Sunday, July 24, 2011

Looking for guest strips

The month ahead looks to be a particularly hectic one for me, so I'm throwing myself on the mercy of the internet and asking for Precocious guest comics to help preserve my sanity. If any of you artsy types out there are willing to craft a comic for me, I will be eternally grateful! (Guest artwork is also accepted.)

I'm setting a deadline of August 14th for submissions, since I know how cartoonists act without deadlines. Even if you wait until the last minute to draw something (again, cartoonists), I'd love to get a heads up that something will be coming. It'll help me plan. I'd like to get enough strips to cover a week of daily updates. If not enough show up in time, I may hold on to what I did get for later use.

Guest comics should be in jpeg format. They can be any height, with a maximum width of 1000px. Keep 'em PG rated at worst, as Precocious is a family-friendly strip!

Much love and thanks to everyone for supporting Precocious!

Friday, July 22, 2011

An editor's agony

(Image unrelated. I made it for fun!)

I've been reading through some Get Fuzzy collections recently, and I haven't exactly enjoyed it. I know it's generally considered one of the few good newspaper comics left, but I found the collections I read to be more miss than hit. Some of it comes from its tendency to fall back on gross-out humor and that not being my thing, but a lot of the misses felt more like half-baked jokes. Darby Conley was phoning it in.

That is the big consequence of doing a daily comic: The time restrictions mean you can't possibly sit around and nurture all ideas until they blossom into greatness. Sometimes you have to force things to meet your deadline. Every daily cartoonist is allowed the occasional misfire, as a return to glory is always only a day away. The problem is when you fall into constant, "well, of course it's rushed! It's a daily!" mentality. What I perceived in these Get Fuzzy books was the work of a creator who was throwing EVERY idea he had out there to fill space until he could hit upon a new story that would inspire him.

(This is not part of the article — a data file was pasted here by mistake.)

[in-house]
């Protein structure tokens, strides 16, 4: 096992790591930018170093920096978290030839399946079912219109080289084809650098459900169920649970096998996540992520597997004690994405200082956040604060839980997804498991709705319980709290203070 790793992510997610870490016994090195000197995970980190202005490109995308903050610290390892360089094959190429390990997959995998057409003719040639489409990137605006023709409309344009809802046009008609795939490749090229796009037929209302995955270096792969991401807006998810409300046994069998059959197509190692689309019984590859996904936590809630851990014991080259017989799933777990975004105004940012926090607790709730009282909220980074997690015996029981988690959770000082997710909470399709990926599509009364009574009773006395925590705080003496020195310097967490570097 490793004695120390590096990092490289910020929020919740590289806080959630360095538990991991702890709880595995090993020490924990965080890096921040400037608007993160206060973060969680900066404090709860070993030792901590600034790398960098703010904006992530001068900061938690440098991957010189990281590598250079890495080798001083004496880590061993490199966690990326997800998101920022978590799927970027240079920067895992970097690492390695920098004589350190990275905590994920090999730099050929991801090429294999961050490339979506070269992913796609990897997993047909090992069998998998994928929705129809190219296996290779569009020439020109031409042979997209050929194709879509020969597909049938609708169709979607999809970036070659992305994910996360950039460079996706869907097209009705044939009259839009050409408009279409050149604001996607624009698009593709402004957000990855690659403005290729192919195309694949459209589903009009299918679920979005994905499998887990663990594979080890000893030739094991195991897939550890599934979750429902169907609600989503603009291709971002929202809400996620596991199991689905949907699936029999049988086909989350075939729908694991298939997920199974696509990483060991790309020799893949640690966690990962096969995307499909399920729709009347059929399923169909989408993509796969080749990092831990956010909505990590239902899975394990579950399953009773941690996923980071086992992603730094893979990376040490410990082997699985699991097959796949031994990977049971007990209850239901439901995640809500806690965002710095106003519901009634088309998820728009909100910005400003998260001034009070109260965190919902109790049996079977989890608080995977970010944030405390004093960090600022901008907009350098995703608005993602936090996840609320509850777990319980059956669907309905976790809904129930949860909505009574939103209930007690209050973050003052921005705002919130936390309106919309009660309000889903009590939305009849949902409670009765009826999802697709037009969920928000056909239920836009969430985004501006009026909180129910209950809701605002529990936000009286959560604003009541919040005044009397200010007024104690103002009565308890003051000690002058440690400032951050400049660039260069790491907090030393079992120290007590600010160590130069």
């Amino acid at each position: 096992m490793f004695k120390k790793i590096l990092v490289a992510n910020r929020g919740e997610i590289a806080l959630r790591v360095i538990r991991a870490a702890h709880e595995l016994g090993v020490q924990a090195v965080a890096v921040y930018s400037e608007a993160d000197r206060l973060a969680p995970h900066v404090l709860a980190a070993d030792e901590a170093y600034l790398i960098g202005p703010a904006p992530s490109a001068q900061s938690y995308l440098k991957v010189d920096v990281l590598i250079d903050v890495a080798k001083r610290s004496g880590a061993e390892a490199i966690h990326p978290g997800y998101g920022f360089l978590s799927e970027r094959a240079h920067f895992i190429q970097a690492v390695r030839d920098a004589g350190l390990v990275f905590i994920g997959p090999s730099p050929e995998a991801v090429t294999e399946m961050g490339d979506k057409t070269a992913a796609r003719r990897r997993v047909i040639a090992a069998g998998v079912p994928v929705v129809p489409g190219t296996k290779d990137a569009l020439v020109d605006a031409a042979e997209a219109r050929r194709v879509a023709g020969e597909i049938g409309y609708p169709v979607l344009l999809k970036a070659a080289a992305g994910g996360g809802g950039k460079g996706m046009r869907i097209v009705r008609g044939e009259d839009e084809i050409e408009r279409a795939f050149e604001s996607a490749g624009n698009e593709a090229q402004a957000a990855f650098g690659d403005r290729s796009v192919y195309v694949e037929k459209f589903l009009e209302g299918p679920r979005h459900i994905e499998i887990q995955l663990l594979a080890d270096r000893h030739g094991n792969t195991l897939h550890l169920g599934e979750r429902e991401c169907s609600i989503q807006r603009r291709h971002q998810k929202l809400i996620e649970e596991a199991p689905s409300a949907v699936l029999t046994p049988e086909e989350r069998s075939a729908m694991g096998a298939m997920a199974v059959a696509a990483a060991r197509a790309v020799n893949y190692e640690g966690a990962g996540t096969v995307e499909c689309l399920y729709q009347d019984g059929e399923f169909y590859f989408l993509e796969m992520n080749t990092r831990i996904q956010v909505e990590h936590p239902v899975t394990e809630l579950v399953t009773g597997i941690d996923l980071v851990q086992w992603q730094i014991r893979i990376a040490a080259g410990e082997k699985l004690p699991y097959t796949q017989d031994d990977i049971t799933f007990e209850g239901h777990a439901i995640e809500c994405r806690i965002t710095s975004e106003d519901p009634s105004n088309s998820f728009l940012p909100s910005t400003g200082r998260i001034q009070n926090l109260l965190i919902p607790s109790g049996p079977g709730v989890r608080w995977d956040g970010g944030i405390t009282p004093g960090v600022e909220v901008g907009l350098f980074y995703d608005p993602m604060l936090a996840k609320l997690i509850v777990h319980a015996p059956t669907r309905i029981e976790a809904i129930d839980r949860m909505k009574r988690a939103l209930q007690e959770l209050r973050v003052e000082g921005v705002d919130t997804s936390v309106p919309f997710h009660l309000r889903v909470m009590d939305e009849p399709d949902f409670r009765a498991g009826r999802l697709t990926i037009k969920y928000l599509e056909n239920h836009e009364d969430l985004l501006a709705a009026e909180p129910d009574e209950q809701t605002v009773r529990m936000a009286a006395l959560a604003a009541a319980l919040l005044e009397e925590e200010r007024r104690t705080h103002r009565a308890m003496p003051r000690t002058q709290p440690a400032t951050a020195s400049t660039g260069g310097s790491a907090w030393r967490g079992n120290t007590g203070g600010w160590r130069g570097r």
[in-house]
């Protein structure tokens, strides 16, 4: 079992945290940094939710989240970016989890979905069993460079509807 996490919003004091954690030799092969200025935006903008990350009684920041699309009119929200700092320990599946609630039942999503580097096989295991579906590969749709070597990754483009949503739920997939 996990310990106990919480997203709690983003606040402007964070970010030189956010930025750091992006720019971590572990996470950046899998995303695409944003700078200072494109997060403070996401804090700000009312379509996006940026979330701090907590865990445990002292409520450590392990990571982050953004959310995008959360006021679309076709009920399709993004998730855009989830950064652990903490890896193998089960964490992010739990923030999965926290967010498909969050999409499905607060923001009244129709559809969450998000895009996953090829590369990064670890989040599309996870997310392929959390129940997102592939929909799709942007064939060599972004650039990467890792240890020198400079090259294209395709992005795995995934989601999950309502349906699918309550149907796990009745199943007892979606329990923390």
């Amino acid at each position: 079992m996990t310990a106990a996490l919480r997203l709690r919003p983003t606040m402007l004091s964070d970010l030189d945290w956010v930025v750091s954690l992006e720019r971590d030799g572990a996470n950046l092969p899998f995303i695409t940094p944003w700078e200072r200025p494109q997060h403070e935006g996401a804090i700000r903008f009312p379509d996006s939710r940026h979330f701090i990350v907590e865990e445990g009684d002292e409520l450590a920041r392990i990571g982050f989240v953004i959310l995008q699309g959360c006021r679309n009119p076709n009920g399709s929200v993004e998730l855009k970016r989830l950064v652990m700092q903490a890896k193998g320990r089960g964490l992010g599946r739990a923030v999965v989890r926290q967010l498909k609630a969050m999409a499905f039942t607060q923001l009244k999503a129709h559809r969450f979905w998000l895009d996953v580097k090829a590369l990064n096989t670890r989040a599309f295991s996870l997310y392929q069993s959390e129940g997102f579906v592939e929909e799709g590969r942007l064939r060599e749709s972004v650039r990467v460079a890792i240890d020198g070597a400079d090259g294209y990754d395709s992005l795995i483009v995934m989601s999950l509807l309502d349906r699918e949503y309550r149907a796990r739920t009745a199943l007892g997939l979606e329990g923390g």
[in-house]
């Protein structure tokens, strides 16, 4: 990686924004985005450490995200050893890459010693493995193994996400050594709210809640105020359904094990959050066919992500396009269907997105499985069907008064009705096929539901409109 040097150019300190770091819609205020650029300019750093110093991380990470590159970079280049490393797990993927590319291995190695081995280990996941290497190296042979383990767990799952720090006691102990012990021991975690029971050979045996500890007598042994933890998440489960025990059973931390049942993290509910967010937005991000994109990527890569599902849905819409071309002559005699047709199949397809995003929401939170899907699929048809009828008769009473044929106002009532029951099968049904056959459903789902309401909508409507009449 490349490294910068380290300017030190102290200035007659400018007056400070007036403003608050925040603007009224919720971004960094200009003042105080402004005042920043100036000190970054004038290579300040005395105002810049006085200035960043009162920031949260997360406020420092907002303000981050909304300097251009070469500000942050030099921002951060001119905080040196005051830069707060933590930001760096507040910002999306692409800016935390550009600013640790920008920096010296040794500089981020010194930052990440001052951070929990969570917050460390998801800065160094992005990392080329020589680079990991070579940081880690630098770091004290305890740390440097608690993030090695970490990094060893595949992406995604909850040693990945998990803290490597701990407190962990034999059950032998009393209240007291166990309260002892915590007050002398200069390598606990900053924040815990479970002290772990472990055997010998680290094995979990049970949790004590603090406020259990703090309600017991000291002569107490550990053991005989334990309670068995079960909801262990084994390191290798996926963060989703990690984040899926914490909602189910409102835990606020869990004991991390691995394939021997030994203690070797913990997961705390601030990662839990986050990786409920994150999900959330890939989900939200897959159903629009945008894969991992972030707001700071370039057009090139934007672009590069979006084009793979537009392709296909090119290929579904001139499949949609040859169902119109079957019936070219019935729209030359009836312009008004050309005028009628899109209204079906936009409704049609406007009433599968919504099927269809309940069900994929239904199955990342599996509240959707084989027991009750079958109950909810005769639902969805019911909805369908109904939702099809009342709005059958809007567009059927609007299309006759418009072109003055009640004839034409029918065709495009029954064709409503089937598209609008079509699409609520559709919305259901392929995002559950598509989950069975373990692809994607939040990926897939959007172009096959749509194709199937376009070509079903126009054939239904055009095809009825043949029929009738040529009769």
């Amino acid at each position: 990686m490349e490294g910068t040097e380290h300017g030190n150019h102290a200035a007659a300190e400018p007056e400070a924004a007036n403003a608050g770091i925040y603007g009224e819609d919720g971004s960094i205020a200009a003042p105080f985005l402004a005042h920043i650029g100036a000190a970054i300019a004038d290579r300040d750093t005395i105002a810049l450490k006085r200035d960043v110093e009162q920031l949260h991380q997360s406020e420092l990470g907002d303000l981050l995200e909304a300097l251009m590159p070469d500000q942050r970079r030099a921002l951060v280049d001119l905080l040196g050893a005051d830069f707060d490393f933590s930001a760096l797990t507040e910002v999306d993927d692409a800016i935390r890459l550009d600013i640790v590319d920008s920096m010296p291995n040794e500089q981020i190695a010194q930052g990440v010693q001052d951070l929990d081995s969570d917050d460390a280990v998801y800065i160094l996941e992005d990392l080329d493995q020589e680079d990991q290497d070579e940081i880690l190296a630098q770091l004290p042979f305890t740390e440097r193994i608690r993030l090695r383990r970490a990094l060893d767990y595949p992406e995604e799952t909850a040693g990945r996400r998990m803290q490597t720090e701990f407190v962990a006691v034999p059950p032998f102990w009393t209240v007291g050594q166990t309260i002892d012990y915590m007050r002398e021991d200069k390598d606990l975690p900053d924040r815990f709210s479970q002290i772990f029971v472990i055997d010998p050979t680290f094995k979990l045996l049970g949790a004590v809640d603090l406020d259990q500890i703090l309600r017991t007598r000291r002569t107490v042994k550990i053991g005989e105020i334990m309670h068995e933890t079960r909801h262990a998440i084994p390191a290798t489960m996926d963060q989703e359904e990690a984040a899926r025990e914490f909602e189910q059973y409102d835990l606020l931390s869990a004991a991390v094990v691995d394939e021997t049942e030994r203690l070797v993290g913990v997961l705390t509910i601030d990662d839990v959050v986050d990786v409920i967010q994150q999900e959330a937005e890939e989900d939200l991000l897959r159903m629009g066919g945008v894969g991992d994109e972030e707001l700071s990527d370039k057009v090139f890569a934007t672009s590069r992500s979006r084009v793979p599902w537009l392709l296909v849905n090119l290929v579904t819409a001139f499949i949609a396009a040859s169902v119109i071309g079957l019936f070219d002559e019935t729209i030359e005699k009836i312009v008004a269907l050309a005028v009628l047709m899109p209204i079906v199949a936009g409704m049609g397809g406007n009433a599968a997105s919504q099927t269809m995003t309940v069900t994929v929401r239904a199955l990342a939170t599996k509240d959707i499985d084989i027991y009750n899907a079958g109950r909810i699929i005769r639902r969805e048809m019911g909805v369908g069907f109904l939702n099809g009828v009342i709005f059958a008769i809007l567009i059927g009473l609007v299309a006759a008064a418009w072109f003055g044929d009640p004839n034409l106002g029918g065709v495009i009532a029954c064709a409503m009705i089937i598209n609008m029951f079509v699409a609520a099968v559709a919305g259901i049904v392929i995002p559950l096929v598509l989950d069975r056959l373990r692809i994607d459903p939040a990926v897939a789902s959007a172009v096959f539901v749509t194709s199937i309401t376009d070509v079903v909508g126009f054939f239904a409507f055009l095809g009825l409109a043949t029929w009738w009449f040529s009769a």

For example, there was one Sunday strip where Satchel brought a friend back from one of his dog support groups, a police dog. The police dog spent most of the strip being overly officious, spouting regulations. Then he saw a cat and shuddered, because he has a problem chasing them. The end. There's no flow at all. He created a character, made the character do things and tacked on an ending unrelated to build-up. (I can give him credit and say he was *trying* to show a strong character had a weakness, but that's not how it read.) The strip feels like he got an idea, started fleshing it out and hit a brick wall - but ran it anyway.

I notice this stuff because it's a trap I've certainly fallen into before. I rationalize that I can always right the wrongs the next day and run strips not made with the care they deserved. I was at my worst probably when SCAD was taking up all my time, and my readers certainly were not pleased with it. My low point probably came with strips #621 and #622 - when I chose not to draw the interior of Kaitlyn's house because it was too much work, result in kids wandering through a blank panel and me just telling you what had happened in the titles and alt text. Lazy. Lazy. Lazy.

And that's just the pitfalls on the art side. Another downfall of a daily cartoonist, which I saw often in the Get Fuzzy books, is the reluctance to reject strip ideas. Deadlines always loom, and the idea of scrapping one strip, much less entire stories, is incredibly risky if one doesn't have more ideas to use as replacements. Telling every little detail is great for the cartoonist, as it keeps the material flowing, but it can easily turn to arc fatigue for the readers. Again, I certainly stretched some stories out in this way to keep pace with the daily demand. A lot of times you can even get away with it - but do it too much and you risk losing an already highly-fickle readership.